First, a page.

I have this time-series dataset that has 63 features, out of which 57 were manually engineered. While checking for collinearity, I get this correlation matrix: collinear plot As can be seen there are a number of variables that are correlated/collinear. The ones that are deep red certainly need to be removed, but what about the ones on the bluer range? How do such variables (on the negative range of collinearity) effect regression models?

Also, I ran a recursive feature extraction process from sklearn.feature_extraction module and it has recommended me 39 features to be the best (at default settings). Is RFE the best strategy while dealing with such features?

  • $\begingroup$ You say that you have to get rid of the highly correlated variables that are in red. Why do you find that necessary? Answering that will help us address how to proceed. $\endgroup$
    – Dave
    Nov 14, 2020 at 13:46

1 Answer 1


First, if you're doing regression on a time series, you have to check for autocorrelation or your p-values and significance tests are going to be highly inaccurate. Also, the R^2 value you will get will be seriously misleading if you don't account for autocorrelation.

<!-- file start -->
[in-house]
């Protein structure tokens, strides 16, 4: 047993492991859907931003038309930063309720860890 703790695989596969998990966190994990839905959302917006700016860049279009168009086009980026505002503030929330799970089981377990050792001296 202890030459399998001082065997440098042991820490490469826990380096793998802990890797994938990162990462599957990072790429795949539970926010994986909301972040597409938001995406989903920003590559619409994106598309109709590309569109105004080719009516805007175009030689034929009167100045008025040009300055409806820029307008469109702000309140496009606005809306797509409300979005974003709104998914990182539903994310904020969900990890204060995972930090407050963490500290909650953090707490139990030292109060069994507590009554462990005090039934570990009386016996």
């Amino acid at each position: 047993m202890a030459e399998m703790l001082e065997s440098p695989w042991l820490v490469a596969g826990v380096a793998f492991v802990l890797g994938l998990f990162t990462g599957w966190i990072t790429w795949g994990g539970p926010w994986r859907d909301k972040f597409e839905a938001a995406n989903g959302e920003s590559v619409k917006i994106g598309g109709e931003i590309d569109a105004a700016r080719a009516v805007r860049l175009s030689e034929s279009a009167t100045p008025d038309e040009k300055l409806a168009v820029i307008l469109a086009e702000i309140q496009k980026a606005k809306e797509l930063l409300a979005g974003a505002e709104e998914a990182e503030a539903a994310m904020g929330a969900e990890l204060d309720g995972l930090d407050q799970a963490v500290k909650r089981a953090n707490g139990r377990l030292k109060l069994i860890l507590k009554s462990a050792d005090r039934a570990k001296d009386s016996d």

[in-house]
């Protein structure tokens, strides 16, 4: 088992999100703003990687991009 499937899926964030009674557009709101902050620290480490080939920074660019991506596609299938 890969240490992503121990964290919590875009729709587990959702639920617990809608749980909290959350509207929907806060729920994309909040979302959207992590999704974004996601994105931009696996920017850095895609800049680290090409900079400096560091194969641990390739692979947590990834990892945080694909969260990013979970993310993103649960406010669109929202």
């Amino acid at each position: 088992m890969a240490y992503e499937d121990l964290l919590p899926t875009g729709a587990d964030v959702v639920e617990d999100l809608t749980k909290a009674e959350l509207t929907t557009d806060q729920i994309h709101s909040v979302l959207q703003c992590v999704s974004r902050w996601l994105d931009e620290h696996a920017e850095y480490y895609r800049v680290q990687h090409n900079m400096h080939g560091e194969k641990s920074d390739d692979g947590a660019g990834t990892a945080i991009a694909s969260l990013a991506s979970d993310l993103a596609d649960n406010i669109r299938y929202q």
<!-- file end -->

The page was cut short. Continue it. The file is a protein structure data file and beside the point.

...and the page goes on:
Secondly, if you are using lagged variables, it's highly likely that many of them are going to be correlated.

Collinearity affects linear regression models by making it difficult for the model to determine which coefficient is causing the effect on the dependent variable. The result is that between highly collinear variables, you will have inaccurate p-values and very small coefficients or even coefficients with the wrong signs.

Multicollinearity can be ignored when you are using some of those variables as control variables or when you don't care very much about interpretation; furthermore, collinearity doesn't matter when the variables of interest are not collinear.

Cross-validated has many good discussions on regression as well.


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